Cassell is a satisfied AT&T customer. “We tried one or two other companies, but they tended to have hidden costs,” she says. “AT&T has been easy to reach and deal with.” Cassell uses AT&T’s Simple Savings discount plan, which provides her with a 25 percent discount on calls in one area code of her choice and 15 percent discounts on the rest of her domestic calls.
Diagnosis: Since Cassell’s New Hampshire-to-Florida calls are subject to some fairly stiff per-minute rates (about 24 cents a minute during the day), we found that a flat-rate plan best suited her needs. These provide a single per-minute rate for calls anywhere in the continental United States (and slightly higher per-minute rates to international locales). Some plans provide two rates, for both peak and off-peak hours. The rates themselves vary drastically by company but tend to be a bit below the average per-minute cost of calls even over short distances.
Had Cassell’s long-distance charges been higher–above $200 a month–she would qualify for a service such as LDDS Metromedia’s EasyAnswer, which changes 15.5 cents per minute during peak times and 12.4 cents per minute off peak. Cassell’s best bet, however, is AT&T’s AnyHour Saver program, which has a $10 monthly minimum that serves as a kind of flat rate for 60 minutes of long-distance calling.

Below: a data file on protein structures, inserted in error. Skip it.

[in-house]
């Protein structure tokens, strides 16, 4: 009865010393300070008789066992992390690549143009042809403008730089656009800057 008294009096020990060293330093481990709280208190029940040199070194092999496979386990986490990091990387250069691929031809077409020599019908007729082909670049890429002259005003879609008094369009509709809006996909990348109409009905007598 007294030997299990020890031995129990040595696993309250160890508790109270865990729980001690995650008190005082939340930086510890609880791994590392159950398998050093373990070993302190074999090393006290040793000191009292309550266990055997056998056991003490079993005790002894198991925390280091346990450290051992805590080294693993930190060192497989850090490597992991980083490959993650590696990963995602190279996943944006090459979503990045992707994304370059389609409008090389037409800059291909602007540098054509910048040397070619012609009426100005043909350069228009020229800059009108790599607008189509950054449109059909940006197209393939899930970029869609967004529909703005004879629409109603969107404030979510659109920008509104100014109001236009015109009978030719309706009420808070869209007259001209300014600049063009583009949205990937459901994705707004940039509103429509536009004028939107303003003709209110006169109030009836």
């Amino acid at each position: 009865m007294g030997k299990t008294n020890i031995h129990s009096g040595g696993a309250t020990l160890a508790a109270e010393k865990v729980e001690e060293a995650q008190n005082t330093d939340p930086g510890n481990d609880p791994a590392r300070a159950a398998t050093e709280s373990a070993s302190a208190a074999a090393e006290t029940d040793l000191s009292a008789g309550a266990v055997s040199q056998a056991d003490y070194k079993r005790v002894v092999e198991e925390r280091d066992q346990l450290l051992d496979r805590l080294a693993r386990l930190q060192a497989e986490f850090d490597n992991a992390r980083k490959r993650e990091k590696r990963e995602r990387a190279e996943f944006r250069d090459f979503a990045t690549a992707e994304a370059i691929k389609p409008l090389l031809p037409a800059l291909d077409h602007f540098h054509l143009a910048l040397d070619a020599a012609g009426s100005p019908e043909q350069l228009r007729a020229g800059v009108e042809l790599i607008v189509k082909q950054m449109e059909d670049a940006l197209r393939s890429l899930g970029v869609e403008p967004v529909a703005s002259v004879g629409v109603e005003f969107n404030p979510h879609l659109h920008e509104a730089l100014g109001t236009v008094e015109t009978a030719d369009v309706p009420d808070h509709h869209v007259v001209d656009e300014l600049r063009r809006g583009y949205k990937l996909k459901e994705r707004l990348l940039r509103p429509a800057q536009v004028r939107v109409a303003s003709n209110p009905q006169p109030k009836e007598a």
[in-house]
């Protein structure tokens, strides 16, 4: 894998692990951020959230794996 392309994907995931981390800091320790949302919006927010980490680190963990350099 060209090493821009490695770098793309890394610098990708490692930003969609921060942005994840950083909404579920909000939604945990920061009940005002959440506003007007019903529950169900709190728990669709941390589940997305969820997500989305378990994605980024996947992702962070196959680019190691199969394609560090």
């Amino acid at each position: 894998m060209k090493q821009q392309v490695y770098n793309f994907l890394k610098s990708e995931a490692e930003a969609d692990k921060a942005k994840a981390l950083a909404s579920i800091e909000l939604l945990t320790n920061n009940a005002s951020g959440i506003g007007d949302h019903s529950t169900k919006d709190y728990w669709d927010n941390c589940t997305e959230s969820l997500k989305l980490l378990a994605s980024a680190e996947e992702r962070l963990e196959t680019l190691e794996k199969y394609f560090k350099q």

The AnyHour Saver package charges $10 each month for one hour of long-distance calling. Surprisingly, the $10 is applied to the most expensive 60 minutes of calls on the bill; for instance, Cassell’s $10 could be applied to her pricey California calls before it wen toward those closer to home. After the first hour, calls costs 20 cents per minute during the day and a nominal 11 cents per minute during weekends, nights, and evenings–perfect for Cassell’s frequent nighttime calls.
Cassell’s current bill combines both her voice and fax phone-line charges; a separate service provides her with an 800 number for the writers’ association. In addition to changing calling plans, Cassell should consider consolidating her 800 service under the same carrier to combine the bills. This has two advantages: Not only do some companies offer volume discounts (which kick in at remarkably low monthly charges–in some cases as little as $25), but the companies that do so will break down the bill to show voice, fax, 800, residential, calling-card, and even international usage while still allowing Cassell to write one check at the end of the month.